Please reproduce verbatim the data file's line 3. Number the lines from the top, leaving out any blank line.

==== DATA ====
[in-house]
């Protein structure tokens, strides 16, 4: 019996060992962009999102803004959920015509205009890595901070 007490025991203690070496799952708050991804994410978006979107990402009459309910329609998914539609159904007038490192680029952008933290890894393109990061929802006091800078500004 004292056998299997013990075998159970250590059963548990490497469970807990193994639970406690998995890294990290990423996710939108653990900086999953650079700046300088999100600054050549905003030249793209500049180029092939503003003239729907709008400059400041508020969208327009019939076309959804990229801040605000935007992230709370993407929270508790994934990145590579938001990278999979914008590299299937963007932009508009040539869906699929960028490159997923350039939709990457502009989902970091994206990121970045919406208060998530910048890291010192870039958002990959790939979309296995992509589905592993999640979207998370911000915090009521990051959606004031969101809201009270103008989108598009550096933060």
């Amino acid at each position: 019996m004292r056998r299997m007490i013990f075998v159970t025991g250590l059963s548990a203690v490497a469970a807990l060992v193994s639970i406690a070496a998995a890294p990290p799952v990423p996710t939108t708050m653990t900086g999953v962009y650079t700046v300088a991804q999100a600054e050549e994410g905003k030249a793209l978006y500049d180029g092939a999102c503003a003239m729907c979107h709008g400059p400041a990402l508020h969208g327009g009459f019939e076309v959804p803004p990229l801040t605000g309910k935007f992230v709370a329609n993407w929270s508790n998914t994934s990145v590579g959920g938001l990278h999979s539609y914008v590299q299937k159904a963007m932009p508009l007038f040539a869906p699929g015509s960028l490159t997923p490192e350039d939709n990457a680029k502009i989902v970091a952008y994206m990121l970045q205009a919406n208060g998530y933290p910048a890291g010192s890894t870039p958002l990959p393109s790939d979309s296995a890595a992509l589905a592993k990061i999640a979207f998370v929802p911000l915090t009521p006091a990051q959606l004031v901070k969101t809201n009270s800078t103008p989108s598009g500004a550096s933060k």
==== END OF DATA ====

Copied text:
């Amino acid at each position: 019996m004292r056998r299997m007490i013990f075998v159970t025991g250590l059963s548990a203690v490497a469970a807990l060992v193994s639970i406690a070496a998995a890294p990290p799952v990423p996710t939108t708050m653990t900086g999953v962009y650079t700046v300088a991804q999100a600054e050549e994410g905003k030249a793209l978006y500049d180029g092939a999102c503003a003239m729907c979107h709008g400059p400041a990402l508020h969208g327009g009459f019939e076309v959804p803004p990229l801040t605000g309910k935007f992230v709370a329609n993407w929270s508790n998914t994934s990145v590579g959920g938001l990278h999979s539609y914008v590299q299937k159904a963007m932009p508009l007038f040539a869906p699929g015509s960028l490159t997923p490192e350039d939709n990457a680029k502009i989902v970091a952008y994206m990121l970045q205009a919406n208060g998530y933290p910048a890291g010192s890894t870039p958002l990959p393109s790939d979309s296995a890595a992509l589905a592993k990061i999640a979207f998370v929802p911000l915090t009521p006091a990051q959606l004031v901070k969101t809201n009270s800078t103008p989108s598009g500004a550096s933060k």